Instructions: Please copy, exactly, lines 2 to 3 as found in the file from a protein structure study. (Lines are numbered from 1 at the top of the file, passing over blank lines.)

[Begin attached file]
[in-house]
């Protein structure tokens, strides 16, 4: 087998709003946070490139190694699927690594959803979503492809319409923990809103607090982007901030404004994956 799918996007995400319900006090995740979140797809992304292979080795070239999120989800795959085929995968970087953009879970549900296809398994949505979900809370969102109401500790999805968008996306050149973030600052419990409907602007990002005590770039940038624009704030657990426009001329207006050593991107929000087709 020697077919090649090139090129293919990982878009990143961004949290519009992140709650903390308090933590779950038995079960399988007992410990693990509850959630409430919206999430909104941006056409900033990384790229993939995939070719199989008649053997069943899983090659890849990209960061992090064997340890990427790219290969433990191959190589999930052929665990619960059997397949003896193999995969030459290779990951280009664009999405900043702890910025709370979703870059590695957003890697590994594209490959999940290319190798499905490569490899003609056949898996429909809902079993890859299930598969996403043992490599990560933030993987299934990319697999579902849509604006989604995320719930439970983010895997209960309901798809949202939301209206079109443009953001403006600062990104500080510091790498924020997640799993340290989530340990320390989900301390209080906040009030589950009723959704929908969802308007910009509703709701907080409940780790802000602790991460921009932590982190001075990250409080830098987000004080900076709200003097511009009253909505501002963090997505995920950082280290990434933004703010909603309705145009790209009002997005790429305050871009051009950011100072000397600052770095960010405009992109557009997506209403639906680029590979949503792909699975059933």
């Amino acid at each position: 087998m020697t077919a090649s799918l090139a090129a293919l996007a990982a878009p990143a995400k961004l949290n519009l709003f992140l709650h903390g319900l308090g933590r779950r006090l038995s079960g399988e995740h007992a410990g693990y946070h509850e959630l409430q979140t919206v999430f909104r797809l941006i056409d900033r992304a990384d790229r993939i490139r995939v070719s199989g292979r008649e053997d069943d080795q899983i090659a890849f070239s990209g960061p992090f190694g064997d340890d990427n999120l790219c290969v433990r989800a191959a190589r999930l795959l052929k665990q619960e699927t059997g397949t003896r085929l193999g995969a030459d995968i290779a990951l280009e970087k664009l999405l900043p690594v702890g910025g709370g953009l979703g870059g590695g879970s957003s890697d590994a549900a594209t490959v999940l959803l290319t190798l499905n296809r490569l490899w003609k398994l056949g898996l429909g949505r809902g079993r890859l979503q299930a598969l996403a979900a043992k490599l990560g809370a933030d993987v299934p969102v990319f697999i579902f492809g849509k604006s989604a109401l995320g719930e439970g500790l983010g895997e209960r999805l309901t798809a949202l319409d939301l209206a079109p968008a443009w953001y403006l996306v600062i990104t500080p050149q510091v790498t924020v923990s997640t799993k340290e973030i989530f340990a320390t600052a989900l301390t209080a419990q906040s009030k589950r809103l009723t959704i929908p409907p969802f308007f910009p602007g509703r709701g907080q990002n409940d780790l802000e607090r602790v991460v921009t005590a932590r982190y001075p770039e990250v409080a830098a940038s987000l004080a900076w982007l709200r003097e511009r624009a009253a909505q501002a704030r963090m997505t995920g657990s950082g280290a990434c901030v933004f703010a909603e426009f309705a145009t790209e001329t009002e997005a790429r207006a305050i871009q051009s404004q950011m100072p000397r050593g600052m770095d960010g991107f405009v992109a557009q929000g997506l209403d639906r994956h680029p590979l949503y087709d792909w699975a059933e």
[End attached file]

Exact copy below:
């Protein structure tokens, strides 16, 4: 087998709003946070490139190694699927690594959803979503492809319409923990809103607090982007901030404004994956 799918996007995400319900006090995740979140797809992304292979080795070239999120989800795959085929995968970087953009879970549900296809398994949505979900809370969102109401500790999805968008996306050149973030600052419990409907602007990002005590770039940038624009704030657990426009001329207006050593991107929000087709 020697077919090649090139090129293919990982878009990143961004949290519009992140709650903390308090933590779950038995079960399988007992410990693990509850959630409430919206999430909104941006056409900033990384790229993939995939070719199989008649053997069943899983090659890849990209960061992090064997340890990427790219290969433990191959190589999930052929665990619960059997397949003896193999995969030459290779990951280009664009999405900043702890910025709370979703870059590695957003890697590994594209490959999940290319190798499905490569490899003609056949898996429909809902079993890859299930598969996403043992490599990560933030993987299934990319697999579902849509604006989604995320719930439970983010895997209960309901798809949202939301209206079109443009953001403006600062990104500080510091790498924020997640799993340290989530340990320390989900301390209080906040009030589950009723959704929908969802308007910009509703709701907080409940780790802000602790991460921009932590982190001075990250409080830098987000004080900076709200003097511009009253909505501002963090997505995920950082280290990434933004703010909603309705145009790209009002997005790429305050871009051009950011100072000397600052770095960010405009992109557009997506209403639906680029590979949503792909699975059933």
């Amino acid at each position: 087998m020697t077919a090649s799918l090139a090129a293919l996007a990982a878009p990143a995400k961004l949290n519009l709003f992140l709650h903390g319900l308090g933590r779950r006090l038995s079960g399988e995740h007992a410990g693990y946070h509850e959630l409430q979140t919206v999430f909104r797809l941006i056409d900033r992304a990384d790229r993939i490139r995939v070719s199989g292979r008649e053997d069943d080795q899983i090659a890849f070239s990209g960061p992090f190694g064997d340890d990427n999120l790219c290969v433990r989800a191959a190589r999930l795959l052929k665990q619960e699927t059997g397949t003896r085929l193999g995969a030459d995968i290779a990951l280009e970087k664009l999405l900043p690594v702890g910025g709370g953009l979703g870059g590695g879970s957003s890697d590994a549900a594209t490959v999940l959803l290319t190798l499905n296809r490569l490899w003609k398994l056949g898996l429909g949505r809902g079993r890859l979503q299930a598969l996403a979900a043992k490599l990560g809370a933030d993987v299934p969102v990319f697999i579902f492809g849509k604006s989604a109401l995320g719930e439970g500790l983010g895997e209960r999805l309901t798809a949202l319409d939301l209206a079109p968008a443009w953001y403006l996306v600062i990104t500080p050149q510091v790498t924020v923990s997640t799993k340290e973030i989530f340990a320390t600052a989900l301390t209080a419990q906040s009030k589950r809103l009723t959704i929908p409907p969802f308007f910009p602007g509703r709701g907080q990002n409940d780790l802000e607090r602790v991460v921009t005590a932590r982190y001075p770039e990250v409080a830098a940038s987000l004080a900076w982007l709200r003097e511009r624009a009253a909505q501002a704030r963090m997505t995920g657990s950082g280290a990434c901030v933004f703010a909603e426009f309705a145009t790209e001329t009002e997005a790429r207006a305050i871009q051009s404004q950011m100072p000397r050593g600052m770095d960010g991107f405009v992109a557009q929000g997506l209403d639906r994956h680029p590979l949503y087709d792909w699975a059933e």